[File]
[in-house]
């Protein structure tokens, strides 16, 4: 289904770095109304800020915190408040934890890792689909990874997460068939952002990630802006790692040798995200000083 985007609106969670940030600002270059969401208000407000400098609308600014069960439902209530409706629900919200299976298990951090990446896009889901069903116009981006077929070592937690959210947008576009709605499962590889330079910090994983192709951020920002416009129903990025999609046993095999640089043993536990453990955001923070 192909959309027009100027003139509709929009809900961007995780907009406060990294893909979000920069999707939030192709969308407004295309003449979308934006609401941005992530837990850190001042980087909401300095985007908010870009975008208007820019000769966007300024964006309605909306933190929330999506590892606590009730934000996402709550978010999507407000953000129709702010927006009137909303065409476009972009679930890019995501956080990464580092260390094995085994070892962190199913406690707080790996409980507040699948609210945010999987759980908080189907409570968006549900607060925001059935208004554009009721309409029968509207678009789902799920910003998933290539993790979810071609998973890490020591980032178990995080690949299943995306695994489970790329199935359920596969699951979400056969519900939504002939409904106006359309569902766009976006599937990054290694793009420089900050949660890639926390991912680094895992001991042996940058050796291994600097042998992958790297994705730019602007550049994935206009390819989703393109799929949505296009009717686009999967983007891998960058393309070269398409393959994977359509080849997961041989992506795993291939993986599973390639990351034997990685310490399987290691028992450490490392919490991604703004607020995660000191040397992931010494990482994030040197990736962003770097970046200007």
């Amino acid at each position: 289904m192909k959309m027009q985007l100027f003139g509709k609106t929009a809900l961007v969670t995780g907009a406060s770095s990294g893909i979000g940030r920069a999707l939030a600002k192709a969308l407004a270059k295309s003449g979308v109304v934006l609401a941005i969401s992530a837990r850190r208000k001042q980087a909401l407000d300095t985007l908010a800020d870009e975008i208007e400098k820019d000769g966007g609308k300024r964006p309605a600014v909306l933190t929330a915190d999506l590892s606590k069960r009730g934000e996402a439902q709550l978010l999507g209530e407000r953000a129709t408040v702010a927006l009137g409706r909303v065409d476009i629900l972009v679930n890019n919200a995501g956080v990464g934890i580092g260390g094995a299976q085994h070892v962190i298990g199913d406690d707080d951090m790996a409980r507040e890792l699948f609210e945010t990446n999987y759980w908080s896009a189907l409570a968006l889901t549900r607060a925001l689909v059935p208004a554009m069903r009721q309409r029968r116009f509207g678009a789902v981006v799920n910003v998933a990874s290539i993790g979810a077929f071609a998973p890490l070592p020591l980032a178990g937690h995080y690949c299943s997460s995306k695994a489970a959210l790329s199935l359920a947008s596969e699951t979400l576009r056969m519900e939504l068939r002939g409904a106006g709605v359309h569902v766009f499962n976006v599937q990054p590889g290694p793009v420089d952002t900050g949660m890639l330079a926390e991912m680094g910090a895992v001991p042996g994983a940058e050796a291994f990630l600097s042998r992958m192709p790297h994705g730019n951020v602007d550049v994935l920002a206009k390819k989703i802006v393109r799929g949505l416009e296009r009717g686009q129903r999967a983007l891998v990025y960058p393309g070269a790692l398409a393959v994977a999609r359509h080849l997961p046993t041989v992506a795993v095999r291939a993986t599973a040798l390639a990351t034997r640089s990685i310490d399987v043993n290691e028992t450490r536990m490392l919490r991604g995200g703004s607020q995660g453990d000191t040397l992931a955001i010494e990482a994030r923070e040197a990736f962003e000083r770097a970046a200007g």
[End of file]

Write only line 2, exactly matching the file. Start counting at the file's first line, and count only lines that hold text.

């Protein structure tokens, strides 16, 4: 289904770095109304800020915190408040934890890792689909990874997460068939952002990630802006790692040798995200000083 985007609106969670940030600002270059969401208000407000400098609308600014069960439902209530409706629900919200299976298990951090990446896009889901069903116009981006077929070592937690959210947008576009709605499962590889330079910090994983192709951020920002416009129903990025999609046993095999640089043993536990453990955001923070 192909959309027009100027003139509709929009809900961007995780907009406060990294893909979000920069999707939030192709969308407004295309003449979308934006609401941005992530837990850190001042980087909401300095985007908010870009975008208007820019000769966007300024964006309605909306933190929330999506590892606590009730934000996402709550978010999507407000953000129709702010927006009137909303065409476009972009679930890019995501956080990464580092260390094995085994070892962190199913406690707080790996409980507040699948609210945010999987759980908080189907409570968006549900607060925001059935208004554009009721309409029968509207678009789902799920910003998933290539993790979810071609998973890490020591980032178990995080690949299943995306695994489970790329199935359920596969699951979400056969519900939504002939409904106006359309569902766009976006599937990054290694793009420089900050949660890639926390991912680094895992001991042996940058050796291994600097042998992958790297994705730019602007550049994935206009390819989703393109799929949505296009009717686009999967983007891998960058393309070269398409393959994977359509080849997961041989992506795993291939993986599973390639990351034997990685310490399987290691028992450490490392919490991604703004607020995660000191040397992931010494990482994030040197990736962003770097970046200007």